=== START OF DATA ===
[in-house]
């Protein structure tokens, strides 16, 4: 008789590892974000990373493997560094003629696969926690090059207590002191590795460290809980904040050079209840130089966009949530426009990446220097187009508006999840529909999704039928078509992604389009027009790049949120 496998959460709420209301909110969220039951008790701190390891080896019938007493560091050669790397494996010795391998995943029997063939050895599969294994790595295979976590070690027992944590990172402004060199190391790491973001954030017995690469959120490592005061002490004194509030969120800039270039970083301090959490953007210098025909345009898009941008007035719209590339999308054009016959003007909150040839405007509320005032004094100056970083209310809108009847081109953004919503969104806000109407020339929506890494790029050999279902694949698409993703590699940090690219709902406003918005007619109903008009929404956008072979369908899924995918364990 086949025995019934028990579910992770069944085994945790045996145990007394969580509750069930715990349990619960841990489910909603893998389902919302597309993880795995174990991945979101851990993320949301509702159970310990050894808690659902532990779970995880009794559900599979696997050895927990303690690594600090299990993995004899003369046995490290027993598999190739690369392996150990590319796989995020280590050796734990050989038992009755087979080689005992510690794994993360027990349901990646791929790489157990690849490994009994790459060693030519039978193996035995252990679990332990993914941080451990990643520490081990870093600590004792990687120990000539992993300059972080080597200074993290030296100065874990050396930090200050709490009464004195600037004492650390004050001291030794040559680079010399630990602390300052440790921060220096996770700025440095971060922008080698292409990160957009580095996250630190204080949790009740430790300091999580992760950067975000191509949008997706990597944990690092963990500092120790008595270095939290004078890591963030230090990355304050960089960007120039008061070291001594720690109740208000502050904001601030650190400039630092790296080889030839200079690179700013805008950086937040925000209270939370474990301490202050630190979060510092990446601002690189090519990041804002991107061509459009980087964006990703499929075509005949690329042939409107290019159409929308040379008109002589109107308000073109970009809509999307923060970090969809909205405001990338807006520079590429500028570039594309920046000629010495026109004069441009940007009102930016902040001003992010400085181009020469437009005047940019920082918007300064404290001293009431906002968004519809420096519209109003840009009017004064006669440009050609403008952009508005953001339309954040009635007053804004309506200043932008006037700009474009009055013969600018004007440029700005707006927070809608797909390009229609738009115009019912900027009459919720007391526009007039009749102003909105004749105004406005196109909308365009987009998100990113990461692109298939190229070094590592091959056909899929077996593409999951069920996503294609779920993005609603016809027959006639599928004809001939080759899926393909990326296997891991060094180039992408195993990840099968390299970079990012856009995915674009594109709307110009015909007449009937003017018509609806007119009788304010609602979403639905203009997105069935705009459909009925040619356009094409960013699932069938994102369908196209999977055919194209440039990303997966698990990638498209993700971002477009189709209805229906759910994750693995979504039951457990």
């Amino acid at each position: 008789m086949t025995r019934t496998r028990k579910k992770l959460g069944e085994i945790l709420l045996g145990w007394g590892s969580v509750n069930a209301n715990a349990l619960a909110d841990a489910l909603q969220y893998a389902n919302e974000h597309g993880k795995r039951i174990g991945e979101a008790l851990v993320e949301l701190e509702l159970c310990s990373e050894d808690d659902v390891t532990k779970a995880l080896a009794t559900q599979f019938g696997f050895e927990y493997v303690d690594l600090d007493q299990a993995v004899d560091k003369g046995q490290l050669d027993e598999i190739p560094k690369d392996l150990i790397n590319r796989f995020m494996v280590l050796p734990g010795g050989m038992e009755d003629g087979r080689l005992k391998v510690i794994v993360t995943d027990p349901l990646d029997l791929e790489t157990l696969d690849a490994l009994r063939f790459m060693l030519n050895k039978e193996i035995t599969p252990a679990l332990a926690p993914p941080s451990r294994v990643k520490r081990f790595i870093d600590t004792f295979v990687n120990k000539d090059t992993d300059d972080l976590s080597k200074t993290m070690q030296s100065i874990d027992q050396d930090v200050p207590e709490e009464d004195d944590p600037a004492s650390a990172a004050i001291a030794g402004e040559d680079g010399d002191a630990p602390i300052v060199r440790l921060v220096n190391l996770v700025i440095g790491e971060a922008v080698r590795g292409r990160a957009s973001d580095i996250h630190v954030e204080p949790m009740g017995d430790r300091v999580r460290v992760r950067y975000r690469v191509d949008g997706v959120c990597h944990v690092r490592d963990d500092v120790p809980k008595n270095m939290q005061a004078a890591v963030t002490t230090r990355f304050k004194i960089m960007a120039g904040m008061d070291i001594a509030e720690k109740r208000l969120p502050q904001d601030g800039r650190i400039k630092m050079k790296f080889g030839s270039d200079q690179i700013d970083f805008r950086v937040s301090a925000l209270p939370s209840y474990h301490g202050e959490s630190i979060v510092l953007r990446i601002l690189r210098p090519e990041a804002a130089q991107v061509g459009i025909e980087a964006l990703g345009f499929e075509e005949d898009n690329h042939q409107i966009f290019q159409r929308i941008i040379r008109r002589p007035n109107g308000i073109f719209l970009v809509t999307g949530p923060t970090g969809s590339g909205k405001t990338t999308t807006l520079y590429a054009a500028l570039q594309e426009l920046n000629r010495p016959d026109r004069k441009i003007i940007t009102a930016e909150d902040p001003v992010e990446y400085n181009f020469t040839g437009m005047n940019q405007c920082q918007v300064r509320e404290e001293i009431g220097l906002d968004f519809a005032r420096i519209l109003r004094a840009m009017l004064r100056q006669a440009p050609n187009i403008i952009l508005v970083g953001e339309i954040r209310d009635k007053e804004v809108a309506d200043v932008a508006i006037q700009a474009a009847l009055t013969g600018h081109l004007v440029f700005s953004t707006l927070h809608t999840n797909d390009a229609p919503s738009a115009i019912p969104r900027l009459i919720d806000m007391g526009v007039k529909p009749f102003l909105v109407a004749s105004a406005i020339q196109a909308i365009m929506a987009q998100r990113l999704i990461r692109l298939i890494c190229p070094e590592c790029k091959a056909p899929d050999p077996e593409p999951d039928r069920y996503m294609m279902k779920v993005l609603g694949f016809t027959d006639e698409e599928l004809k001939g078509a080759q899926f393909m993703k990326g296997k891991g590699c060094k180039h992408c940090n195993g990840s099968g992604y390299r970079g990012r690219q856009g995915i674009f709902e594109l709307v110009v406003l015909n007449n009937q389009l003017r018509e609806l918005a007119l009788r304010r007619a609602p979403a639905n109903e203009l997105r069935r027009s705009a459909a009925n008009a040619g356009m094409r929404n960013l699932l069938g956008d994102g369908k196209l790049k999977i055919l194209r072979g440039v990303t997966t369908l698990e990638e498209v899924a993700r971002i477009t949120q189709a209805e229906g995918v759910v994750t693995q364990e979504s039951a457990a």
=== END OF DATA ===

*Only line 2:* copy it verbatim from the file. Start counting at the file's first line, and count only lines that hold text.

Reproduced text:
């Protein structure tokens, strides 16, 4: 008789590892974000990373493997560094003629696969926690090059207590002191590795460290809980904040050079209840130089966009949530426009990446220097187009508006999840529909999704039928078509992604389009027009790049949120 496998959460709420209301909110969220039951008790701190390891080896019938007493560091050669790397494996010795391998995943029997063939050895599969294994790595295979976590070690027992944590990172402004060199190391790491973001954030017995690469959120490592005061002490004194509030969120800039270039970083301090959490953007210098025909345009898009941008007035719209590339999308054009016959003007909150040839405007509320005032004094100056970083209310809108009847081109953004919503969104806000109407020339929506890494790029050999279902694949698409993703590699940090690219709902406003918005007619109903008009929404956008072979369908899924995918364990 086949025995019934028990579910992770069944085994945790045996145990007394969580509750069930715990349990619960841990489910909603893998389902919302597309993880795995174990991945979101851990993320949301509702159970310990050894808690659902532990779970995880009794559900599979696997050895927990303690690594600090299990993995004899003369046995490290027993598999190739690369392996150990590319796989995020280590050796734990050989038992009755087979080689005992510690794994993360027990349901990646791929790489157990690849490994009994790459060693030519039978193996035995252990679990332990993914941080451990990643520490081990870093600590004792990687120990000539992993300059972080080597200074993290030296100065874990050396930090200050709490009464004195600037004492650390004050001291030794040559680079010399630990602390300052440790921060220096996770700025440095971060922008080698292409990160957009580095996250630190204080949790009740430790300091999580992760950067975000191509949008997706990597944990690092963990500092120790008595270095939290004078890591963030230090990355304050960089960007120039008061070291001594720690109740208000502050904001601030650190400039630092790296080889030839200079690179700013805008950086937040925000209270939370474990301490202050630190979060510092990446601002690189090519990041804002991107061509459009980087964006990703499929075509005949690329042939409107290019159409929308040379008109002589109107308000073109970009809509999307923060970090969809909205405001990338807006520079590429500028570039594309920046000629010495026109004069441009940007009102930016902040001003992010400085181009020469437009005047940019920082918007300064404290001293009431906002968004519809420096519209109003840009009017004064006669440009050609403008952009508005953001339309954040009635007053804004309506200043932008006037700009474009009055013969600018004007440029700005707006927070809608797909390009229609738009115009019912900027009459919720007391526009007039009749102003909105004749105004406005196109909308365009987009998100990113990461692109298939190229070094590592091959056909899929077996593409999951069920996503294609779920993005609603016809027959006639599928004809001939080759899926393909990326296997891991060094180039992408195993990840099968390299970079990012856009995915674009594109709307110009015909007449009937003017018509609806007119009788304010609602979403639905203009997105069935705009459909009925040619356009094409960013699932069938994102369908196209999977055919194209440039990303997966698990990638498209993700971002477009189709209805229906759910994750693995979504039951457990």